MoonshotP2 project looking for volunteers for Community Response Team
The same group that brought the OnMed Integrated Health Station to Milam County Is looking for a few volunteers to help with a community response team.
The Moonshot P2 project is looking for volunteers to begin a volunteer response team to extend the “golden hour” for patients in Milam County who can help their neighbors when critical care is needed.
They are currently looking for 20-30 volunteers in Milam County to test the VolEMS Community Response Program.
Members of the team will help when EMS can’t get to patients, such as when one of the county’s ambulances is not in close proximity to the patient. A volunteer will be sent out to help that patient while they wait for the ambulance to arrive.
The Moonshot initiative, a $10 million grant through Blue Cross Blue Shield, is funding a research project to find a solution to the loss of health care services in rural communities across the country.
Dr. Joy Alonzo, with Texas A&M Health Science Center, and her team chose Milam County as a pilot project for several different things that will help with emergency response in the county. She said they chose the county due to the recent closure of the hospitals and its proximity to College Station.
Alonzo said Texas has lost about 15 critical access hospitals in the last year.
The project is working to establish a volunteer EMT corps across the county to respond when all of the ambulances are out on call.
The grant will fund a phone app and medical supply bags for the responders. They are hoping to get 30 volunteers for this project. This will help extend the “golden hour” for patients.
The volunteer corps will consist of members of the community with, at minimum, Red Cross Basic Life Saving, CPS and ACEP “Until Help Arrives” training.
Volunteers will use a phone app to facilitate notification, response and acceptance of the incident.
Community volunteers must be 18 years old, have a valid driver license and auto liability insurance, pass a background check, be in good physical condition and have access to an iPhone.
Alonzo said they program is hoping to establish training and be able to leave Milam County with the response program when funding is used up.
Rural and critical access hospitals are viewed as the healthcare nucleus for many rural communities, providing service to nearly 20 percent of the US population, and a closure results in potentially inadequate access to care. Texas is particularly hard hit, as seventeen rural hospitals in Texas have closed since 2010, the most of any state.
When a rural hospital closes, the economic losses can devastate an already stressed community through loss of health care workers, emergency services, and primary care capacity, as well as lower per-capita income, impacts to property values, poorer health and increasing health disparities.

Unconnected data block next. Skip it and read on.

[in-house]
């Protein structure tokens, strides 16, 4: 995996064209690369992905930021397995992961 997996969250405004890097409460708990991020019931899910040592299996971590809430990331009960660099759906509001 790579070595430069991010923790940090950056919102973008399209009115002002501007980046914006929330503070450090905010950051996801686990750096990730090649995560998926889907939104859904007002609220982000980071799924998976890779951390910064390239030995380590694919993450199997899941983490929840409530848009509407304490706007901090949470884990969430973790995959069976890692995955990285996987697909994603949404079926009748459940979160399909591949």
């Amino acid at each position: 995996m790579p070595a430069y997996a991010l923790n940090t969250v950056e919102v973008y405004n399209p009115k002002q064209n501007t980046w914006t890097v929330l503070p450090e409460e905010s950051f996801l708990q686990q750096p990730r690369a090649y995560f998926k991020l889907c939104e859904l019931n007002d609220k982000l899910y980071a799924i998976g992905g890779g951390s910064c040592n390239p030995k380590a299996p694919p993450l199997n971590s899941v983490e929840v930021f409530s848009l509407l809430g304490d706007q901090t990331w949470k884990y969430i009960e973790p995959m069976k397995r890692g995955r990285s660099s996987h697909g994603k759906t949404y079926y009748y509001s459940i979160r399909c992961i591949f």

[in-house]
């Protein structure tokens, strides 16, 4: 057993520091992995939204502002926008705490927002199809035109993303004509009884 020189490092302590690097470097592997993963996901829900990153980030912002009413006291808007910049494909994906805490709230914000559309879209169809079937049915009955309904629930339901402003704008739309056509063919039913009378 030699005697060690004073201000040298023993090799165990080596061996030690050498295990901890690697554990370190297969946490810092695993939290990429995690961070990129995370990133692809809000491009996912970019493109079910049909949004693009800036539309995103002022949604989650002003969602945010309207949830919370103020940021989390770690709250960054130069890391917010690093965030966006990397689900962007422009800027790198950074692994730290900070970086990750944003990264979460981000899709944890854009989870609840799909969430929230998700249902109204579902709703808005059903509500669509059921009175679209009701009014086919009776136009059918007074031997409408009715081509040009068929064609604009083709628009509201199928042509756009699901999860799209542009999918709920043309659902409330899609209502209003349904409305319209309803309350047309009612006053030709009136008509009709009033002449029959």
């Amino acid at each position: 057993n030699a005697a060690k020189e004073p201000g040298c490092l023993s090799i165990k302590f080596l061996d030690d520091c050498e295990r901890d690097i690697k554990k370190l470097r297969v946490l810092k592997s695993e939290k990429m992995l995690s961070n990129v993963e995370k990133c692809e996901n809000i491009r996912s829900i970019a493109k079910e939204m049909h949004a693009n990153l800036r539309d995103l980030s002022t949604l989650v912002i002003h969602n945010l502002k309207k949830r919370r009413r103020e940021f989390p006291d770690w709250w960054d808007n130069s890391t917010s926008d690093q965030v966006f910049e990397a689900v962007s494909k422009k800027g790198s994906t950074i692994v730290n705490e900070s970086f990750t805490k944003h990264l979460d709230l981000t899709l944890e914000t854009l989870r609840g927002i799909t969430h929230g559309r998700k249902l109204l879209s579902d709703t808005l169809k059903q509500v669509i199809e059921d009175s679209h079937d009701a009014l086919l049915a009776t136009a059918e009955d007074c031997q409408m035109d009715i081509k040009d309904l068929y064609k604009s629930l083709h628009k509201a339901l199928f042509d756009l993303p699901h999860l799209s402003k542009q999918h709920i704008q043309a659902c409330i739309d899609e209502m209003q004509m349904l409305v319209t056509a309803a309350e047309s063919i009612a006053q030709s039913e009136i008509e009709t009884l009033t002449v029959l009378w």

As healthcare services dissipate, and social determinants of health suffer, the result is declining community health metrics. One of the more challenging issues is the access to the next closest hospital for urgent and emergent care. About a third of hospitals that have closed since 2013 are more than 20 miles from the next closest hospital, increasing the risk of poor outcomes for conditions requiring urgent care including trauma and cardiovascular conditions.
Alonzo said this project will develop and evaluate innovative technologies, strategies, and processes to address the gap in urgent and emergent care created by the loss of two rural hospitals in Milam County.
“These technologies, strategies, and processes will be informed by healthcare metrics and healthcare utilization of the community, both before and after the hospital closure, and a community engagement framework will be used to construct community consensus around selected innovations that address the urgent and emergent care gaps and other health care impacts and social determinants of health,” she said. “Innovative technology and strategies will address healthcare gaps and support healthcare providers with the goal of informing best practices for rural areas. The end goal is to produce a template of activities, strategies, and technologies that can be employed in other rural areas with limited or reduced access to health care.”
The purpose of the BCBS Moonshot Project 2 is to sustain community access to local and distant healthcare through leveraging technology and innovative transportation and care delivery models with the goals of managing healthcare costs and improving outcomes of chronic disease.
If you would like to be a community volunteer or find out more about the VolEMS Community Response Program in Milam County, visit www.moonshotp2.tamu.edu, email MooshotP2@tamu.edu or call (979) 204-3891.